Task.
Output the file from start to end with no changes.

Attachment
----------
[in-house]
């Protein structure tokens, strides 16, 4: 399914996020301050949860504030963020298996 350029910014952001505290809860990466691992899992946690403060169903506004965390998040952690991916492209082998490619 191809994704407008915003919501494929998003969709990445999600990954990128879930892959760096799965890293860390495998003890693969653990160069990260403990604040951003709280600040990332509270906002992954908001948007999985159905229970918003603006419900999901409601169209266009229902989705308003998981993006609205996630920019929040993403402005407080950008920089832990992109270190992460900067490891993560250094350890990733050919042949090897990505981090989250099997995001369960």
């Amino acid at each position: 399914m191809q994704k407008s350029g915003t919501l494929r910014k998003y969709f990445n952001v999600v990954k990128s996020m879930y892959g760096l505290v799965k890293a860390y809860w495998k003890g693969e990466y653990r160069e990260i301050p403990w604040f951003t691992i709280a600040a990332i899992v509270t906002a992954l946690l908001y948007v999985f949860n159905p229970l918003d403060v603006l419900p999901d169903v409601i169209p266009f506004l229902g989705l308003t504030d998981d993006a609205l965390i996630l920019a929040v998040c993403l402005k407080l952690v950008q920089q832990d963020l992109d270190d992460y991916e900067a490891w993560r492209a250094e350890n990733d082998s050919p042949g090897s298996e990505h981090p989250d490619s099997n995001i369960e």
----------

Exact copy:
[in-house]
């Protein structure tokens, strides 16, 4: 399914996020301050949860504030963020298996 350029910014952001505290809860990466691992899992946690403060169903506004965390998040952690991916492209082998490619 191809994704407008915003919501494929998003969709990445999600990954990128879930892959760096799965890293860390495998003890693969653990160069990260403990604040951003709280600040990332509270906002992954908001948007999985159905229970918003603006419900999901409601169209266009229902989705308003998981993006609205996630920019929040993403402005407080950008920089832990992109270190992460900067490891993560250094350890990733050919042949090897990505981090989250099997995001369960």
């Amino acid at each position: 399914m191809q994704k407008s350029g915003t919501l494929r910014k998003y969709f990445n952001v999600v990954k990128s996020m879930y892959g760096l505290v799965k890293a860390y809860w495998k003890g693969e990466y653990r160069e990260i301050p403990w604040f951003t691992i709280a600040a990332i899992v509270t906002a992954l946690l908001y948007v999985f949860n159905p229970l918003d403060v603006l419900p999901d169903v409601i169209p266009f506004l229902g989705l308003t504030d998981d993006a609205l965390i996630l920019a929040v998040c993403l402005k407080l952690v950008q920089q832990d963020l992109d270190d992460y991916e900067a490891w993560r492209a250094e350890n990733d082998s050919p042949g090897s298996e990505h981090p989250d490619s099997n995001i369960e």